At 12:30, the time of my test, I sat waiting, helmet in my arms. Today I dressed down. Previous attempts at the Japanese motorcycle license test had all been done in my proper riding gear. Armored jacket, sturdy jeans, and steel toe boots. I read somewhere that if you show up looking "innocent" you have a better chance of passing. An Adidas track suit and running shoes should suffice. Looking like a before model for motorcycle safety (the after shot being some poor dude in the hospital with road rash and a long recovery ahead) I started the 750cc Honda.
- Stop well before the line... check.
- Stand up when going over the bumps... check.
- Exaggerate your glances over your shoulders when changing lanes and turning... check.
- Head up, eyes forward, avoid cones... check.
パース... Pa-su... pass! I stared blankly, making sure I had heard right. "Pa-su?" "Hai, Pa-su". I raised my hands in a celebratory fashion.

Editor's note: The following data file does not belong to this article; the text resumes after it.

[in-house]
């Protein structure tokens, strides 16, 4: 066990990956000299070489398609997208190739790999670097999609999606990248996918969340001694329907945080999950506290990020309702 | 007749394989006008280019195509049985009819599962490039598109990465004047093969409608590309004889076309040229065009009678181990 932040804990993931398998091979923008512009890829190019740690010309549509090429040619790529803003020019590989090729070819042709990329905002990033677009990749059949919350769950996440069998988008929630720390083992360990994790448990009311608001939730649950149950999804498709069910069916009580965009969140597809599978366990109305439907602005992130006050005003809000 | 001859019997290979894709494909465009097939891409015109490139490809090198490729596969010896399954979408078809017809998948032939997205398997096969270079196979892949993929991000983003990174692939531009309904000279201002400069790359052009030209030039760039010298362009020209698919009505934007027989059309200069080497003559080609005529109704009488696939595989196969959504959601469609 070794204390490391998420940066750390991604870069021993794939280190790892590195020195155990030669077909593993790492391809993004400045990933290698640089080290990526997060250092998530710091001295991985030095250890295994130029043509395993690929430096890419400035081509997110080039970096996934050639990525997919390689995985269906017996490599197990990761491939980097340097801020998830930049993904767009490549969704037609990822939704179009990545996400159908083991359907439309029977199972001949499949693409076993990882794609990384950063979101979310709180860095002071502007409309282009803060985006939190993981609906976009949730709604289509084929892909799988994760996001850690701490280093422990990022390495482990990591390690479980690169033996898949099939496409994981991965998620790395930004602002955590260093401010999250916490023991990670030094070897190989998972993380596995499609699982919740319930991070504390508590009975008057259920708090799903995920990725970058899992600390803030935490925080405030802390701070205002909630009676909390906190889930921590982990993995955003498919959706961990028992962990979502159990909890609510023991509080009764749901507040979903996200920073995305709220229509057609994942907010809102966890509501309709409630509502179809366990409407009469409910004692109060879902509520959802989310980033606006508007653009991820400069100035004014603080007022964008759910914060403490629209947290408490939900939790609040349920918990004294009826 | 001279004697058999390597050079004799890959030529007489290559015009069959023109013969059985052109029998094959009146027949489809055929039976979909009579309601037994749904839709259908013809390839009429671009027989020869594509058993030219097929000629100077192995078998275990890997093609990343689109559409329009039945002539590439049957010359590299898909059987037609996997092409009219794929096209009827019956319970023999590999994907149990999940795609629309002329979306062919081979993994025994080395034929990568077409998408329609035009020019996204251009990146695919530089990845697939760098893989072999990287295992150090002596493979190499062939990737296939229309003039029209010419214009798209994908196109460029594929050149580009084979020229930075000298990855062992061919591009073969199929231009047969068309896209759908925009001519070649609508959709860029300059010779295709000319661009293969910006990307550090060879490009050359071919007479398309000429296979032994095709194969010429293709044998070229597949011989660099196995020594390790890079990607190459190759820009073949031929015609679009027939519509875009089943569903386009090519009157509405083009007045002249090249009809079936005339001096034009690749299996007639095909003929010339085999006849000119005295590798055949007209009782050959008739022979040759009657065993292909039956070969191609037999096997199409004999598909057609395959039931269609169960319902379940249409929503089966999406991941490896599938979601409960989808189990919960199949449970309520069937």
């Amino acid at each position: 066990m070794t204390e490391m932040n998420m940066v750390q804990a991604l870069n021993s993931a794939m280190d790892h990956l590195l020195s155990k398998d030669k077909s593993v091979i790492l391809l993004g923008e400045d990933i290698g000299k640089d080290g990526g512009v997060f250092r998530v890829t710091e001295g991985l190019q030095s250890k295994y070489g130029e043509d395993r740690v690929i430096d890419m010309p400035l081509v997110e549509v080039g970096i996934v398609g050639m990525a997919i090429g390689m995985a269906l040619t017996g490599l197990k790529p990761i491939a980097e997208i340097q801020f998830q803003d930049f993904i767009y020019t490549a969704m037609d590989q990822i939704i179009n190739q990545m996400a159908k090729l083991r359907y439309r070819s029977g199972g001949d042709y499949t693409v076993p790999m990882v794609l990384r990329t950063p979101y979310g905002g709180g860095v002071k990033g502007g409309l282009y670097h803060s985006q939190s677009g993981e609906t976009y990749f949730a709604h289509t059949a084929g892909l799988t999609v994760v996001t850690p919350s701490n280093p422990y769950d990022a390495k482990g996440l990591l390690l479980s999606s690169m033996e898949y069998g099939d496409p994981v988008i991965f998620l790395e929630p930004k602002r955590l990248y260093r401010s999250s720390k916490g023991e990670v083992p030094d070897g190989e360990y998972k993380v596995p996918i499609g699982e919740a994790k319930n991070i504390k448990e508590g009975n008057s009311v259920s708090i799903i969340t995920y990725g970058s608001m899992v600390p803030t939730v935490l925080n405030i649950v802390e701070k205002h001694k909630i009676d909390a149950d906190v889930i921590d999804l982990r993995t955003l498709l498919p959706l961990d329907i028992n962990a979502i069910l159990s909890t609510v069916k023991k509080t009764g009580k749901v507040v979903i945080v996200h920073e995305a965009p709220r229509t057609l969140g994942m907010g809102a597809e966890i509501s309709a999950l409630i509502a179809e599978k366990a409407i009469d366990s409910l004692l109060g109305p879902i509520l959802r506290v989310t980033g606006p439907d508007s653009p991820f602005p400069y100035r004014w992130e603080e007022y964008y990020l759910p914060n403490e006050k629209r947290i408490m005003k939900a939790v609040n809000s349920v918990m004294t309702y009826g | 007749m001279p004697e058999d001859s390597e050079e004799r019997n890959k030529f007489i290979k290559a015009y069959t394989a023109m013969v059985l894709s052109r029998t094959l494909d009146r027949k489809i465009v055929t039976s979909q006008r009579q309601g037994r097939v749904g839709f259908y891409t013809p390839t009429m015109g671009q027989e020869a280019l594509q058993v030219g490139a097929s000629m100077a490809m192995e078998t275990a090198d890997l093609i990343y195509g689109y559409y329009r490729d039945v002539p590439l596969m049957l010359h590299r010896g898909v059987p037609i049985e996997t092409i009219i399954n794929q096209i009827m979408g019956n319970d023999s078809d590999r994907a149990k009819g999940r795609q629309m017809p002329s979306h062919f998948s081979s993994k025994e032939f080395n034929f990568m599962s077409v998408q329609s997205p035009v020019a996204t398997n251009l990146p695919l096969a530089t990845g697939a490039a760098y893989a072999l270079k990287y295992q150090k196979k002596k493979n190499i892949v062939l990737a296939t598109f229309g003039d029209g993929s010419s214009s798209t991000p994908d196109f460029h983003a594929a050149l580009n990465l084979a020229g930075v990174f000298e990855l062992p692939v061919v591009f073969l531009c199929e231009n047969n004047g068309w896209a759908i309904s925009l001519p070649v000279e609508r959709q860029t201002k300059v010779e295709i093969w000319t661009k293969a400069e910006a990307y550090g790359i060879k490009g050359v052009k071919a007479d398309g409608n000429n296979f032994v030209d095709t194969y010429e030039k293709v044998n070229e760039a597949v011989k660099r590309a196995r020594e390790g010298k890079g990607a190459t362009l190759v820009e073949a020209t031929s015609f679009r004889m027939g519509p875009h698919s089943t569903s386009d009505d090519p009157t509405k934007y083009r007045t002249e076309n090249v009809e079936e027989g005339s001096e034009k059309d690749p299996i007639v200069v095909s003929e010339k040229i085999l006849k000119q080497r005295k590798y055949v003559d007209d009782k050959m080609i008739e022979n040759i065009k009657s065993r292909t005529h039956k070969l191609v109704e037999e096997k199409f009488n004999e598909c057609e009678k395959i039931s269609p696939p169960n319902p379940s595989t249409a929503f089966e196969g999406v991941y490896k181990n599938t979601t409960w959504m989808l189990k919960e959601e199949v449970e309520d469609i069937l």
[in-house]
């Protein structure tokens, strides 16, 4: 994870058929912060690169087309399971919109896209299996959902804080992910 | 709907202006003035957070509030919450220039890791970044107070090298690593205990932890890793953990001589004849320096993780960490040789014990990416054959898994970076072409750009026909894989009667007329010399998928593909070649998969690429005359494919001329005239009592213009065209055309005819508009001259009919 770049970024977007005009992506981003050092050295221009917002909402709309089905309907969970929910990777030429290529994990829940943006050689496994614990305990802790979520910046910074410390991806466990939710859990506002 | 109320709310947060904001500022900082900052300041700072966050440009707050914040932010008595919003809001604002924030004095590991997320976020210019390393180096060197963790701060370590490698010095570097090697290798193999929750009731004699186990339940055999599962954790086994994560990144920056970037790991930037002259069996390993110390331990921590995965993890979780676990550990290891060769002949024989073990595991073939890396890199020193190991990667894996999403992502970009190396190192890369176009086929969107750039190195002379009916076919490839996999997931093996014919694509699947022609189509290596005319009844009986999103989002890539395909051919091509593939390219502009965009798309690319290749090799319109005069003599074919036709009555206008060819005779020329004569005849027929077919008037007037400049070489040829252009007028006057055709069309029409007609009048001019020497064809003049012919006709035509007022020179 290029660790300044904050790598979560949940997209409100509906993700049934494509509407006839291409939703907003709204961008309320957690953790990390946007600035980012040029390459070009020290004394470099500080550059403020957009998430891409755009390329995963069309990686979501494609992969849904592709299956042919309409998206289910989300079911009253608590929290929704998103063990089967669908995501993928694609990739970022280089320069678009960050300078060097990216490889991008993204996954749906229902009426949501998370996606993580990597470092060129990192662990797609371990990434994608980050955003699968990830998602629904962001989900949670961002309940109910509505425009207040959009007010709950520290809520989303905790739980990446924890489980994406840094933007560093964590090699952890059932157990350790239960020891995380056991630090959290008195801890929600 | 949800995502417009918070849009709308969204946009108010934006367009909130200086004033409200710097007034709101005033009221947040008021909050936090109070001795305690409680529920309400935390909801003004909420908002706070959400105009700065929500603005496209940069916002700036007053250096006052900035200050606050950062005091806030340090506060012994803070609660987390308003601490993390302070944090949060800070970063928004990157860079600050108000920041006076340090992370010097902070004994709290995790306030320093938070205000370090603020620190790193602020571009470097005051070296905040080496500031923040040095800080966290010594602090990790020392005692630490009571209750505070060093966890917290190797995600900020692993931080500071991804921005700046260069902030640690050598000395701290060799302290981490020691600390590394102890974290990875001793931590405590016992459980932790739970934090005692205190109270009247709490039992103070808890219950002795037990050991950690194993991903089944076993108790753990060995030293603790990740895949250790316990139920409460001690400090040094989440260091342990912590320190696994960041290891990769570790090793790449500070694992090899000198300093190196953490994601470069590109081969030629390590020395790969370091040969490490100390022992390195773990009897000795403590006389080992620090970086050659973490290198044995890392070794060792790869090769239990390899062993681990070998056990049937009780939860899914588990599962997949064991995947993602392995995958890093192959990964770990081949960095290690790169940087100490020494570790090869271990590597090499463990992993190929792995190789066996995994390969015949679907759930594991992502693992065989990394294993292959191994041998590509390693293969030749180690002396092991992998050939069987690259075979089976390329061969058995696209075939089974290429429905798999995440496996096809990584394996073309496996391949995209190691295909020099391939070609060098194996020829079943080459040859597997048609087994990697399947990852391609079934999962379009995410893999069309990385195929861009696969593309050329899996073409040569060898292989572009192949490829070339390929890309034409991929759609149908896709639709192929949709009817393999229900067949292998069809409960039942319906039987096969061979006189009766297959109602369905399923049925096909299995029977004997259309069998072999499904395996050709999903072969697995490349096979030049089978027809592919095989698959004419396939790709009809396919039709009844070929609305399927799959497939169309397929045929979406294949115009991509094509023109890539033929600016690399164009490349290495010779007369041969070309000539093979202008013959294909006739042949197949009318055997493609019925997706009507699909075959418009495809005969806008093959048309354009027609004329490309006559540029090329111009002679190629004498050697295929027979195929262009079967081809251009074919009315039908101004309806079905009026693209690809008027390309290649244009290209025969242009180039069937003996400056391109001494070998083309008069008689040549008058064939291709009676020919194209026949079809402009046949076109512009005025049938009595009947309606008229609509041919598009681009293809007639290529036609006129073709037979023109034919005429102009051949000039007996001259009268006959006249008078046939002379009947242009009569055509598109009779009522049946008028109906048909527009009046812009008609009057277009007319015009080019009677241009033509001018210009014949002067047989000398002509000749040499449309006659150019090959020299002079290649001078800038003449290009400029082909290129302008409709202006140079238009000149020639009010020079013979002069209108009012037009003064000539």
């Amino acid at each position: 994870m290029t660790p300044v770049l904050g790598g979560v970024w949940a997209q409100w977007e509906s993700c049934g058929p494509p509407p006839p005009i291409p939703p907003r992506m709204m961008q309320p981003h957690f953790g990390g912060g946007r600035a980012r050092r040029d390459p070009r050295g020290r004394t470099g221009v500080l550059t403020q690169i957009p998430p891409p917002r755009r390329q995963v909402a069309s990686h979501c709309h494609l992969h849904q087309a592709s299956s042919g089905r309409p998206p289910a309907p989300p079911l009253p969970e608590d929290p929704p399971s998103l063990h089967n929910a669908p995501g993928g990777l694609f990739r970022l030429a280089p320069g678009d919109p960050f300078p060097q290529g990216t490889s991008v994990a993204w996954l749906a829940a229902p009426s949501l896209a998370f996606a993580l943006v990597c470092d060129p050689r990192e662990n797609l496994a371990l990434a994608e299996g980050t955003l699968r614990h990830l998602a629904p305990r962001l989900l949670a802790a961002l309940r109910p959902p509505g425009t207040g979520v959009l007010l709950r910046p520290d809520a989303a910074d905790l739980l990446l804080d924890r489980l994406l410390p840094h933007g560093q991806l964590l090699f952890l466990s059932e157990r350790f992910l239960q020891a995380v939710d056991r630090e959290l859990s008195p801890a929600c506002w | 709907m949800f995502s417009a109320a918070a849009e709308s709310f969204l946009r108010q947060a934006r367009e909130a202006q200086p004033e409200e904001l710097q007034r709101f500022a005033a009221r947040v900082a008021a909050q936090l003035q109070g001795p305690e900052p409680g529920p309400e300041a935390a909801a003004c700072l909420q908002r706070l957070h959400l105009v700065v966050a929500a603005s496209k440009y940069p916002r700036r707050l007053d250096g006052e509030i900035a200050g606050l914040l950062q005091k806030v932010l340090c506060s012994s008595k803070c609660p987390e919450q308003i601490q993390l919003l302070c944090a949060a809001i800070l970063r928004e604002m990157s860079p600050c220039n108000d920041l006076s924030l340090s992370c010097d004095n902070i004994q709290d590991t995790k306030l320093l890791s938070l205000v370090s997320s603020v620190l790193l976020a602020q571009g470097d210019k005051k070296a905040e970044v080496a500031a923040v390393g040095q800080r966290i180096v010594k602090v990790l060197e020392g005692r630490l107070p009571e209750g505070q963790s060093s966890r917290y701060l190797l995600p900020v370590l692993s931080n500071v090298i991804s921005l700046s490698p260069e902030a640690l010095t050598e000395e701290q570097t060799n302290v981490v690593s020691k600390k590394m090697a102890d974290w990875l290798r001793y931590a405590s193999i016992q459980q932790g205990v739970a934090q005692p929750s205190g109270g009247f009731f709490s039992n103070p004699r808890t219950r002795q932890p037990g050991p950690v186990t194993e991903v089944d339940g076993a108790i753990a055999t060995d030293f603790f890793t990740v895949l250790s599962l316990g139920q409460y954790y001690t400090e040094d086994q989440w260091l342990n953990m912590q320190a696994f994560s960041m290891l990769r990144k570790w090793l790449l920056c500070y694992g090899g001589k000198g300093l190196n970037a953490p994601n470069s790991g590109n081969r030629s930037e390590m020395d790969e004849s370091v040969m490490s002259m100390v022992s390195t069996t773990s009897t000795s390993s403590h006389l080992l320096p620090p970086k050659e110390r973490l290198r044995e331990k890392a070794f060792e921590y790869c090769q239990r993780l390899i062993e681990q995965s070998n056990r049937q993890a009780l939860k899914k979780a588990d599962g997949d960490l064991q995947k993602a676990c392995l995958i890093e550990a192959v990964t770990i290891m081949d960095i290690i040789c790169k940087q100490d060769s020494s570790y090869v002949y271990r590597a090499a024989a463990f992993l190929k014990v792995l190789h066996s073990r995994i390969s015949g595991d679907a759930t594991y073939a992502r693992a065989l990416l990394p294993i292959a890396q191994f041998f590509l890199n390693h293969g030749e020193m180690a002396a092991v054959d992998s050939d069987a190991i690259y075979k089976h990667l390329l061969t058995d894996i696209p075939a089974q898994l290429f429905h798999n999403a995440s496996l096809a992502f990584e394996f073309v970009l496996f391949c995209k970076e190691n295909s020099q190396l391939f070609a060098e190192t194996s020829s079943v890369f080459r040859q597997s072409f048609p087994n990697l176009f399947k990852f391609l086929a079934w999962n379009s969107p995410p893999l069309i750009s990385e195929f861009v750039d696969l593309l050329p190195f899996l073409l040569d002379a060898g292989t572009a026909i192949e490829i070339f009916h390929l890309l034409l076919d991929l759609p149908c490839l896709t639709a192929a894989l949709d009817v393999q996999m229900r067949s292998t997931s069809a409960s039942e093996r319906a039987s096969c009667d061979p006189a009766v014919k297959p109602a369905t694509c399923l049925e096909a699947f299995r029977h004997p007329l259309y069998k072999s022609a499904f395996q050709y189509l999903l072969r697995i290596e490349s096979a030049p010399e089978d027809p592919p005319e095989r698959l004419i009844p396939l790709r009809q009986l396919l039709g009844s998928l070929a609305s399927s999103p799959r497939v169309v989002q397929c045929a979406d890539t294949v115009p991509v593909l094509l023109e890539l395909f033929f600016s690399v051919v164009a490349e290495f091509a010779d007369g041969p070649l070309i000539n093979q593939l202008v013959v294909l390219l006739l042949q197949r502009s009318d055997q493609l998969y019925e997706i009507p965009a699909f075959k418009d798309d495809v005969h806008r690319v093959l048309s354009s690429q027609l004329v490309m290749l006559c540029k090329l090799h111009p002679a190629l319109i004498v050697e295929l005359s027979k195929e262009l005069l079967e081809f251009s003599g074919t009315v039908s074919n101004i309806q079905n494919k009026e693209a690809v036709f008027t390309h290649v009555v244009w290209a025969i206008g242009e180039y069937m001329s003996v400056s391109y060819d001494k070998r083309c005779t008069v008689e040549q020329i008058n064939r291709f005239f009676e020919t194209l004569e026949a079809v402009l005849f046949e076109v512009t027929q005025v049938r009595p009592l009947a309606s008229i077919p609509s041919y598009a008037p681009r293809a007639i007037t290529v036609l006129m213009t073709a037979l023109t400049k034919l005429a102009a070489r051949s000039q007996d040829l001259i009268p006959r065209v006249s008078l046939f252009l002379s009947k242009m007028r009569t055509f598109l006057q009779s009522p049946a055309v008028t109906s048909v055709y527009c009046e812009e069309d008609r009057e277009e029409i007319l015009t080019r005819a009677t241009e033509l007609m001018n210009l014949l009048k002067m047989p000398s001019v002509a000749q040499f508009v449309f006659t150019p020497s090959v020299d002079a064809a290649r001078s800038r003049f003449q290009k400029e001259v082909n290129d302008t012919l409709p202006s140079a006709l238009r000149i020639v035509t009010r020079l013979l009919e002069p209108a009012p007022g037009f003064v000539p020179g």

But remember, "PA" is so similar to "BA". And "SU" is so similar to "TSU". ぱ。。。ば。。。す。。。つ。。。
Put your dictionaries away, I'll translate. "Batsu" means penalty. I made one turn too wide. Not into the wrong lane or anything, just slightly too wide.
Some people have unique views of what karma is. A lot of Westerners think of karma as a relatively direct corelation between actions and reactions. Kill a bug in your kitchen and sooner or later you will get stung by a bee. Give money to charity and somehow you will get that raise at your job. Ride illegally on an expired license and suffer by... not being able to get a license.
I won't write about this again until I pass. Unless something really funny happens, like the bulldozer (yeah, there is a bulldozer at the driving center) from the bulldozer driving test goes out of control and I have to jump from the bike onto said bulldozer, thus saving the day.